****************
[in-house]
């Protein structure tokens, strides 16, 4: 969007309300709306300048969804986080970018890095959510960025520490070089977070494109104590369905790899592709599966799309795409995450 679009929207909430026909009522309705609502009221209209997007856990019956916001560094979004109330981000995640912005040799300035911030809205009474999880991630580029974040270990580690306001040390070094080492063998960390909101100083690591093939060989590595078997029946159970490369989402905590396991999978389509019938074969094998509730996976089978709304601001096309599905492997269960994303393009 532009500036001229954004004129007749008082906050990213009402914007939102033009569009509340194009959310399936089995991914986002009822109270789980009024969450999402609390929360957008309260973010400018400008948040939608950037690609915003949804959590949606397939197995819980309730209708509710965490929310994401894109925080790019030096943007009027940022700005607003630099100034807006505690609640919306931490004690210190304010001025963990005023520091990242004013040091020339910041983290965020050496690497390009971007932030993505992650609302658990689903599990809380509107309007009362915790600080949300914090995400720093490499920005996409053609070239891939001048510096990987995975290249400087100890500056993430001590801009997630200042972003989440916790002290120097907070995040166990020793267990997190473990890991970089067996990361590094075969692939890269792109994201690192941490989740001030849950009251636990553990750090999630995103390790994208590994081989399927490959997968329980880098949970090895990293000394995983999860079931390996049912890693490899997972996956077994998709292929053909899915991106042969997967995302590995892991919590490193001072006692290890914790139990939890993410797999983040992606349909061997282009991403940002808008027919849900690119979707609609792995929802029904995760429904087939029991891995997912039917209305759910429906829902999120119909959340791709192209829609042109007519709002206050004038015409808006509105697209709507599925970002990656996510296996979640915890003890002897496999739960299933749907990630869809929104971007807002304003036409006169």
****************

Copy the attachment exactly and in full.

[in-house]
């Protein structure tokens, strides 16, 4: 969007309300709306300048969804986080970018890095959510960025520490070089977070494109104590369905790899592709599966799309795409995450 679009929207909430026909009522309705609502009221209209997007856990019956916001560094979004109330981000995640912005040799300035911030809205009474999880991630580029974040270990580690306001040390070094080492063998960390909101100083690591093939060989590595078997029946159970490369989402905590396991999978389509019938074969094998509730996976089978709304601001096309599905492997269960994303393009 532009500036001229954004004129007749008082906050990213009402914007939102033009569009509340194009959310399936089995991914986002009822109270789980009024969450999402609390929360957008309260973010400018400008948040939608950037690609915003949804959590949606397939197995819980309730209708509710965490929310994401894109925080790019030096943007009027940022700005607003630099100034807006505690609640919306931490004690210190304010001025963990005023520091990242004013040091020339910041983290965020050496690497390009971007932030993505992650609302658990689903599990809380509107309007009362915790600080949300914090995400720093490499920005996409053609070239891939001048510096990987995975290249400087100890500056993430001590801009997630200042972003989440916790002290120097907070995040166990020793267990997190473990890991970089067996990361590094075969692939890269792109994201690192941490989740001030849950009251636990553990750090999630995103390790994208590994081989399927490959997968329980880098949970090895990293000394995983999860079931390996049912890693490899997972996956077994998709292929053909899915991106042969997967995302590995892991919590490193001072006692290890914790139990939890993410797999983040992606349909061997282009991403940002808008027919849900690119979707609609792995929802029904995760429904087939029991891995997912039917209305759910429906829902999120119909959340791709192209829609042109007519709002206050004038015409808006509105697209709507599925970002990656996510296996979640915890003890002897496999739960299933749907990630869809929104971007807002304003036409006169």